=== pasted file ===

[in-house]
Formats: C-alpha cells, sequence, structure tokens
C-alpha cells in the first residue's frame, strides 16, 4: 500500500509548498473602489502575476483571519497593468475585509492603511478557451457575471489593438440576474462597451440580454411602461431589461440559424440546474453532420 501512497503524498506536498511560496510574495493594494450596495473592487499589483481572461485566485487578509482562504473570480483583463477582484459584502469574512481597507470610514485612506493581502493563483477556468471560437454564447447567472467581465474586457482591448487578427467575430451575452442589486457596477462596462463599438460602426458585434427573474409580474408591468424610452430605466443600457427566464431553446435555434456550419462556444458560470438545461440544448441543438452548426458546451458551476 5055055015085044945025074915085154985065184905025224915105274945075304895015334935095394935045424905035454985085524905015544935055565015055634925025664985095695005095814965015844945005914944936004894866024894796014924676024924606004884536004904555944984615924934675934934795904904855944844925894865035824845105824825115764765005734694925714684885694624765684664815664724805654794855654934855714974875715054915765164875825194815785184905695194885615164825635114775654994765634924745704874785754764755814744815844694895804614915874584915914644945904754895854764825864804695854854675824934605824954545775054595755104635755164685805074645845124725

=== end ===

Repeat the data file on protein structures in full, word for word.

[in-house]
Formats: C-alpha cells, sequence, structure tokens
C-alpha cells in the first residue's frame, strides 16, 4: 500500500509548498473602489502575476483571519497593468475585509492603511478557451457575471489593438440576474462597451440580454411602461431589461440559424440546474453532420 501512497503524498506536498511560496510574495493594494450596495473592487499589483481572461485566485487578509482562504473570480483583463477582484459584502469574512481597507470610514485612506493581502493563483477556468471560437454564447447567472467581465474586457482591448487578427467575430451575452442589486457596477462596462463599438460602426458585434427573474409580474408591468424610452430605466443600457427566464431553446435555434456550419462556444458560470438545461440544448441543438452548426458546451458551476 5055055015085044945025074915085154985065184905025224915105274945075304895015334935095394935045424905035454985085524905015544935055565015055634925025664985095695005095814965015844945005914944936004894866024894796014924676024924606004884536004904555944984615924934675934934795904904855944844925894865035824845105824825115764765005734694925714684885694624765684664815664724805654794855654934855714974875715054915765164875825194815785184905695194885615164825635114775654994765634924745704874785754764755814744815844694895804614915874584915914644945904754895854764825864804695854854675824934605824954545775054595755104635755164685805074645845124725